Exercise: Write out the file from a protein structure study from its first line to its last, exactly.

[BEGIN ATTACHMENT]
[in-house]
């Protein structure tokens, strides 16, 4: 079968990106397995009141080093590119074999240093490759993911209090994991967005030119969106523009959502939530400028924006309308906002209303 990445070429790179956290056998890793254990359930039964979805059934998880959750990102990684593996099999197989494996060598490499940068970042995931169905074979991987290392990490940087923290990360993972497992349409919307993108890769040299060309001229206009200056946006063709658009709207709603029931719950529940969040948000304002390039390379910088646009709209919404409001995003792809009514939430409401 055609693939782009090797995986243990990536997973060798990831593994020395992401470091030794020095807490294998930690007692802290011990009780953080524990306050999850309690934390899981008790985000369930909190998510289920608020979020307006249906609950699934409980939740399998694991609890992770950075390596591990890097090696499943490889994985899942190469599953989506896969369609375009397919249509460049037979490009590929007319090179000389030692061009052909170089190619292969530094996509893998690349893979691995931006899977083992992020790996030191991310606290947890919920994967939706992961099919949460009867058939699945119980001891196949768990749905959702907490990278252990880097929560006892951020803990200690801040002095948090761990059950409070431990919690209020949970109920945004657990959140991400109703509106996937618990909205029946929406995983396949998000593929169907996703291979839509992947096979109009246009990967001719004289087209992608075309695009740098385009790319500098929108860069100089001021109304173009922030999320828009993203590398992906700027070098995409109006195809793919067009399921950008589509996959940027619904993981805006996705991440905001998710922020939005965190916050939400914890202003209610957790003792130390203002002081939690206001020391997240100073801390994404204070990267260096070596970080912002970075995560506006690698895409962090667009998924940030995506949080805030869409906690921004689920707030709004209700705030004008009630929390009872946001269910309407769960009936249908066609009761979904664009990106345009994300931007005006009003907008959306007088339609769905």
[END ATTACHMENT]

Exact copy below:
[in-house]
């Protein structure tokens, strides 16, 4: 079968990106397995009141080093590119074999240093490759993911209090994991967005030119969106523009959502939530400028924006309308906002209303 990445070429790179956290056998890793254990359930039964979805059934998880959750990102990684593996099999197989494996060598490499940068970042995931169905074979991987290392990490940087923290990360993972497992349409919307993108890769040299060309001229206009200056946006063709658009709207709603029931719950529940969040948000304002390039390379910088646009709209919404409001995003792809009514939430409401 055609693939782009090797995986243990990536997973060798990831593994020395992401470091030794020095807490294998930690007692802290011990009780953080524990306050999850309690934390899981008790985000369930909190998510289920608020979020307006249906609950699934409980939740399998694991609890992770950075390596591990890097090696499943490889994985899942190469599953989506896969369609375009397919249509460049037979490009590929007319090179000389030692061009052909170089190619292969530094996509893998690349893979691995931006899977083992992020790996030191991310606290947890919920994967939706992961099919949460009867058939699945119980001891196949768990749905959702907490990278252990880097929560006892951020803990200690801040002095948090761990059950409070431990919690209020949970109920945004657990959140991400109703509106996937618990909205029946929406995983396949998000593929169907996703291979839509992947096979109009246009990967001719004289087209992608075309695009740098385009790319500098929108860069100089001021109304173009922030999320828009993203590398992906700027070098995409109006195809793919067009399921950008589509996959940027619904993981805006996705991440905001998710922020939005965190916050939400914890202003209610957790003792130390203002002081939690206001020391997240100073801390994404204070990267260096070596970080912002970075995560506006690698895409962090667009998924940030995506949080805030869409906690921004689920707030709004209700705030004008009630929390009872946001269910309407769960009936249908066609009761979904664009990106345009994300931007005006009003907008959306007088339609769905």